Enid Yandell: Enid Yandell was a pioneer in the male-dominated field of sculpting during the 1890's and early 1900's. Yandell was born October 6, 1871, in Louisville, Kentucky, the daughter of a prominent surgeon, and she attended Hampton College in Virginia, where she received an A.B. degree in 1887. She continued her education at the Cincinnati Art Academy, graduated in 1888, and journeyed to Europe to study the sculpture of the great masters. She later made a second trip to Europe and studied with MacMonnies and Rodin for four years.
Yandell first gained national recognition for her work on the Women'sBuilding of the Columbian Exposition at the Chicago World's Fair in 1892. Her works include a nine-foot tall statue of Daniel Boone, commissioned by the Filson Club, which has stood in Louisville's Cherokee Park since 1906, and a 40-foot replica of the Louvre’s Athena, which she completed for the Tennessee Centennial Exposition of 1897.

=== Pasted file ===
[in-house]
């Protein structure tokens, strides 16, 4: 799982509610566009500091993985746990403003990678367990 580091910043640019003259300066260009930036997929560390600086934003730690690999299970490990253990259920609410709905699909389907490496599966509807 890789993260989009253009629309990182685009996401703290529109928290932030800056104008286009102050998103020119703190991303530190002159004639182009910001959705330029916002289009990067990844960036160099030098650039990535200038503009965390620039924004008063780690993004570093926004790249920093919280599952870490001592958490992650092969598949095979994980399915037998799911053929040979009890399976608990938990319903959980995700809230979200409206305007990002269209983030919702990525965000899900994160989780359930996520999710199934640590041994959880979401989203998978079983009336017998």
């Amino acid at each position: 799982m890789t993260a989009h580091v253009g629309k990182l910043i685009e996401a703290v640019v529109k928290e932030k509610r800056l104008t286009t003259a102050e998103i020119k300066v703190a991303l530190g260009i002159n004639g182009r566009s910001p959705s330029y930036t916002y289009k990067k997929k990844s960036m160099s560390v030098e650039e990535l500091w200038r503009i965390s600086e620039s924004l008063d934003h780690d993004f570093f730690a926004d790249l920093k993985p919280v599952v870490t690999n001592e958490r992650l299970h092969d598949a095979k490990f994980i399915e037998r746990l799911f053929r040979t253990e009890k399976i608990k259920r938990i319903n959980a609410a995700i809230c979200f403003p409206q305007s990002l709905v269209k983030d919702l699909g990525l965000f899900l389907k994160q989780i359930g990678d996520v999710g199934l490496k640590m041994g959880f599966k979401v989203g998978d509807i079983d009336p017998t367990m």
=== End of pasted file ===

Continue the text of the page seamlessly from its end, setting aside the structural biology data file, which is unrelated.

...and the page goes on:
In later life Yandell devoted time to both art and improving people’s lives. She organized the Branstock School of Art in Martha's Vineyard, Massachusetts, in 1907. During World War I, she became active in the campaign to aid war orphans. She served as chair of the Women's Committee for the Council of National Defense and as Director of the Bureau of Communications for the American Red Cross in New York. Yandell died June 13, 1934.
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